“In this school the teachers won’t let you fail. They never give up on you.” – Anonymous Student
There has been a lot of chatter lately about how we should embrace failure. I have previously talked about Why Do Some People Learn Faster? Wired Magazine writer, Jonah Lehrer explained “people learn how to get it right by getting it wrong again and again.” He’s right. People who learn from mistakes learn faster and the research supports that.
However, this does not in any way mean that we should encourage and embrace failure. Why? In education, there is no failure. There is only feedback.
As Ken Blanchard once wrote, “Feedback is the breakfast of champions.” If we have employed a standards-based instructional approach founded, not upon sorting students for success, but on helping each student achieve mastery, the only way for a student to fail is to quit or give up. It is not a question of will they learn, but a question of when will they learn. That’s my friends is a growth mindset.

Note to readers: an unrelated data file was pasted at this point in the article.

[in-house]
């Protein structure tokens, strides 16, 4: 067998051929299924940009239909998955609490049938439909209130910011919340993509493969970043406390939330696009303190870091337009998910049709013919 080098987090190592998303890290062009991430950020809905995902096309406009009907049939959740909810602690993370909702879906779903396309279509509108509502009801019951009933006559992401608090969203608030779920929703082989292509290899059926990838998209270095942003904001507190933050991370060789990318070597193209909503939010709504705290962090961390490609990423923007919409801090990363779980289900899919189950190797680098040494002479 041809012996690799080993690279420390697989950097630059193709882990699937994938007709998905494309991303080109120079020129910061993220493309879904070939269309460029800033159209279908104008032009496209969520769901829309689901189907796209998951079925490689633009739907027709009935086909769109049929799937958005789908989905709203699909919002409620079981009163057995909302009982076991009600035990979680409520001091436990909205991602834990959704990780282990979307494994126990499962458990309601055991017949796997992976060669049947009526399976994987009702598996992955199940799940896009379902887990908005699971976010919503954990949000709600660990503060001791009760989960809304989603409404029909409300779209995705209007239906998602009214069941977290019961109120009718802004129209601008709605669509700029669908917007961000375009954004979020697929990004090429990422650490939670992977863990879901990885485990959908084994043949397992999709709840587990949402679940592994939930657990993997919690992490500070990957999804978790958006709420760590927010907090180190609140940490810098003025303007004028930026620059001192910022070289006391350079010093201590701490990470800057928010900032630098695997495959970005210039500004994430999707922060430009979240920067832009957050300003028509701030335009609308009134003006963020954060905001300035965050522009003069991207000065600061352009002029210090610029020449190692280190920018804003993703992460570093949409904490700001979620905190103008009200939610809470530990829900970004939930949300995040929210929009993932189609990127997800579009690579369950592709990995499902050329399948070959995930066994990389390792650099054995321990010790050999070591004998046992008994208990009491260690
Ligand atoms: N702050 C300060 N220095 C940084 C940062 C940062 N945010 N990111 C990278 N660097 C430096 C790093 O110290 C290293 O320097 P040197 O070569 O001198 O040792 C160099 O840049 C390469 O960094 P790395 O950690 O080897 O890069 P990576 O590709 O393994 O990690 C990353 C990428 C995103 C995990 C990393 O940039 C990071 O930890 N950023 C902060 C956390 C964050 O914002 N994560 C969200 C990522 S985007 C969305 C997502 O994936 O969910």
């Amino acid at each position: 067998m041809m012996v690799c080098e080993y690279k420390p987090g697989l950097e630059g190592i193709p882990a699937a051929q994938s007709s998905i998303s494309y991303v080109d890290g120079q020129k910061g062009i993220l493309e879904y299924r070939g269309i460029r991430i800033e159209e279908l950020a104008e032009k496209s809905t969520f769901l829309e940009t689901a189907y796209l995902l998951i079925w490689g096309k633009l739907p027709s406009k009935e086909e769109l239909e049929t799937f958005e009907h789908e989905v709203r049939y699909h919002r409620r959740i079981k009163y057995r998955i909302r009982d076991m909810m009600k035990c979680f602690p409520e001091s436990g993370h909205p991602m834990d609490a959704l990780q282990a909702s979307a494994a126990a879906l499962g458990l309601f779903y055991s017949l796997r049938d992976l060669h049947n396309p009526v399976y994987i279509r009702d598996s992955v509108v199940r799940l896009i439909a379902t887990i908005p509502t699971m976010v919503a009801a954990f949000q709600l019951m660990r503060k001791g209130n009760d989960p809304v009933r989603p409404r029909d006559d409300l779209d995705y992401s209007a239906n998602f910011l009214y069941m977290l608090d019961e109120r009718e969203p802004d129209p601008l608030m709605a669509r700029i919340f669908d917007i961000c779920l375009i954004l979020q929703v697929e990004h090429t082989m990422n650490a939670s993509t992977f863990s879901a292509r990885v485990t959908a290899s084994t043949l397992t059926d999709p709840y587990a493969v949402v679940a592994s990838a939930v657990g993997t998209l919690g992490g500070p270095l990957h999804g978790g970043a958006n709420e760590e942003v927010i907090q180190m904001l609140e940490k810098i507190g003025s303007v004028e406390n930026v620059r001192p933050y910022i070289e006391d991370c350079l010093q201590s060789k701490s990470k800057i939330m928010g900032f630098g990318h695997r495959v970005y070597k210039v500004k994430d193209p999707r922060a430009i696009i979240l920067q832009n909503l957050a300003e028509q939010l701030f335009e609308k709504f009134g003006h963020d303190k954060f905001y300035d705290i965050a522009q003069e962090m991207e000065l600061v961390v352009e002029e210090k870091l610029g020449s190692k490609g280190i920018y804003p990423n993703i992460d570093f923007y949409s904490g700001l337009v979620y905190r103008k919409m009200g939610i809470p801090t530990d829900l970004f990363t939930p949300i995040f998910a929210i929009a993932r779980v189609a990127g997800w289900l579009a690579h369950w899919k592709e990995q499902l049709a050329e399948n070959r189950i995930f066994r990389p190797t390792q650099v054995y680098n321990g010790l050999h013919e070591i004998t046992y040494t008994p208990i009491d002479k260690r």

The Teaching Channel has a great video that illustrates my point. Math teacher, Leah Alcala, engages students by using a “bell ringer” math problem at the beginning of every class. The students complete the problem on an index card and turn in the card. It is here that Alcala gets really creative. Instead of storing the cards so that she can grade them, she scans through each card and picks here ‘favorite, no”—her favorite wrong answer. Using a document camera, Alcala then displays her favorite wrong answer and then conducts a “think-pair-share” activity. For the next few minutes, the students analyze the thinking that led to the wrong answer.
Materials and Resources: Index Cards, Document Camera, LCD Projector
This is a great “bell ringer,” or “do now” activity.
This 5:00 minute video also demonstrates the following:
- Creating a low-threat classroom environment
- Low-cost strategies
- Formative Assessment
- Check for Understanding
- Whole-Class Instruction
- Questioning Strategies
- Guided Practice
- Teach and Re-teach
- Higher-Order Thinking (Analyze, Evaluate, Metacognition)
In Leah Alcala’s classroom, there is no failure, only feedback!